Pa. 2019 municipal primary: Key dates and what you need to know

  • Ed Mahon, PA Post
Editor’s note: This story was updated to include the results of two special elections on March 12.

 

This year, voters in Pennsylvania will elect judges, county commissioners, district attorneys, mayors, school board members and other local leaders.

There will also be special elections for two state Senate seats and one U.S. congressional seat on May 21, the same day as the municipal primary.

Here are the key dates for the 2019 municipal primary and general election, as well as what you need to know about the special elections.

Key dates for the primary

March 12: Last day to circulate and file nomination petitions to appear on the May 21 primary ballot.

March 27: Last for day candidates to withdraw from the primary.

April 22: If you aren’t registered to vote, this day is your last chance to do so if you want to vote in the May 21 primary.

May 14: Last day to apply for a civilian absentee ballot for the primary — although it’s wise to apply earlier because of the state’s tight absentee ballot law.

May 17: Last day for a county board of elections to receive voted civilian absentee ballots.

May 21: Voting day for the municipal primary.

May 28: Last day for a county board of elections to receive voted military and overseas absentee ballots.

Philadelphia Mayor Jim Kenney listens during a news conference at City Hall in Philadelphia, Thursday, Jan. 17, 2019.

Matt Rourke / AP Photo

Philadelphia Mayor Jim Kenney listens during a news conference at City Hall in Philadelphia, Thursday, Jan. 17, 2019. He is up for re-election this year.

Key general election dates

Aug. 1: Last day to circulate and file nomination papers for non-major party candidates.

Aug. 8: Last day to withdraw for non-major party candidates.

Aug. 12: Last day to withdraw for candidates nominated in the primary.

Oct. 7: If you aren’t registered to vote, this day is your last chance to do so if you want to vote in the Nov. 5 election.

Oct. 29: Last day to apply for a civilian absentee ballot — although, just like for the primary, it’s wise to apply earlier because of the state’s tight absentee ballot law.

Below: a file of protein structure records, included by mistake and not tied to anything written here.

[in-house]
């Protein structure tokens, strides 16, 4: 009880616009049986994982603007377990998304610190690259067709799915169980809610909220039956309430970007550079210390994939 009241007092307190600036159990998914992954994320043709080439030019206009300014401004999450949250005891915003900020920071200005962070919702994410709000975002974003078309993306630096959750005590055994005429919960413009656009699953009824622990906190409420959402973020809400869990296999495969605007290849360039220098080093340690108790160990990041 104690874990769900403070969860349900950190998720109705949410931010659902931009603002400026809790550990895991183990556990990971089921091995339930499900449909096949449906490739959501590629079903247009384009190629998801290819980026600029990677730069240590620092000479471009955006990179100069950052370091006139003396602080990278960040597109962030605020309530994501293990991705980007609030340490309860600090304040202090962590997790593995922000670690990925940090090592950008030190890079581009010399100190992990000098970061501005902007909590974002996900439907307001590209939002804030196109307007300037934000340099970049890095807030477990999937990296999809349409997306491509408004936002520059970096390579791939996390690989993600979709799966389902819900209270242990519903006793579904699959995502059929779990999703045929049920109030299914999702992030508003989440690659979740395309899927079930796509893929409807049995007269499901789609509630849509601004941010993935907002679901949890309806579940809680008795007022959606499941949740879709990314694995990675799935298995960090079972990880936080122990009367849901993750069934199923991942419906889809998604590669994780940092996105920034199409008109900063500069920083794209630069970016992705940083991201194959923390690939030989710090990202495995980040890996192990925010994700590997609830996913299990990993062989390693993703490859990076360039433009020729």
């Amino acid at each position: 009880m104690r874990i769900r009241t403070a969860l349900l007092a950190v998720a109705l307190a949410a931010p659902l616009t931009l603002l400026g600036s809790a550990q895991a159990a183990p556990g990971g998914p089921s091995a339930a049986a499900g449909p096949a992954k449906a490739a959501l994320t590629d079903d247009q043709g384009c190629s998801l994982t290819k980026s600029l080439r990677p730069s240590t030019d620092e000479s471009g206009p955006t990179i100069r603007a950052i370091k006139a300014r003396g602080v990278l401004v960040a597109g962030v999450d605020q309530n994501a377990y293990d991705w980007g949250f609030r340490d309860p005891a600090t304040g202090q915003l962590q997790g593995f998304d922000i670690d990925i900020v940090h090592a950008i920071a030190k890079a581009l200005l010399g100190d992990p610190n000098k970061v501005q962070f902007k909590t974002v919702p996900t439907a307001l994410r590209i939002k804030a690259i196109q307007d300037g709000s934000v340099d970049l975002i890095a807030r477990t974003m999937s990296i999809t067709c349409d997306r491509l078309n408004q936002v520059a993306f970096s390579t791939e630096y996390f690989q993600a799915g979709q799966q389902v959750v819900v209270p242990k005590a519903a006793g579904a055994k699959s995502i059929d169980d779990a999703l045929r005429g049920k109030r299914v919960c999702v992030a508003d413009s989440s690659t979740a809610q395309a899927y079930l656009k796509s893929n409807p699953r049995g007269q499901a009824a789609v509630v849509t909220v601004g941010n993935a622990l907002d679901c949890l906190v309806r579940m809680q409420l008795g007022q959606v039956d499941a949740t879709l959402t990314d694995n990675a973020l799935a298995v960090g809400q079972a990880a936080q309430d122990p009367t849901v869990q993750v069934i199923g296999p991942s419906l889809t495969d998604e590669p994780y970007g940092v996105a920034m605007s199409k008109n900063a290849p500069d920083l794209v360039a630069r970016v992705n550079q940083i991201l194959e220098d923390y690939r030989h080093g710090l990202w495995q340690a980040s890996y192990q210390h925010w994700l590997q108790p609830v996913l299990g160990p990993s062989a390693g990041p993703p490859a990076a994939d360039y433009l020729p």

Nov. 1: Last day for a county board of elections to receive voted civilian absentee ballots.

Nov. 5: Voting day for the municipal election.

Nov. 12: Last day for a county board of elections to receive voted military and overseas absentee ballots.

Special elections

March 12: Two special elections for state House seats were held. Democrat Movita Johnson-Harrell won the 190th seat in Philadelphia. Democrat Bridget Malloy Kosierowski was elected to the other seat, the 114th in Lackawanna County. Both seats were previously held by Democrats.

April 2: Special election for the 37th state Senate seat, which includes parts of Allegheny and Washington counties in southwestern Pennsylvania. The seat was previously held by a Republican.

May 21: Special elections for one U.S. congressional seat and two state Senate seats will take place on the same day as the municipal primary.

They are: the 41st Senate District, which includes all of Armstrong and Indiana counties, plus part of Butler and Westmoreland counties; and the 33rd Senate District, which includes all of Adams County, plus parts of Cumberland, Franklin and York counties.

For the congressional seat, voters will pick a replacement for former U.S. Rep. Tom Marino. Pennsylvania’s 12th Congressional District covers a large stretch of central and northern Pennsylvania, from the New York border down to Juniata and Perry counties.

Image courtesy of the Pa. Department of State

Pennsylvania’s 12th Congressional District

 

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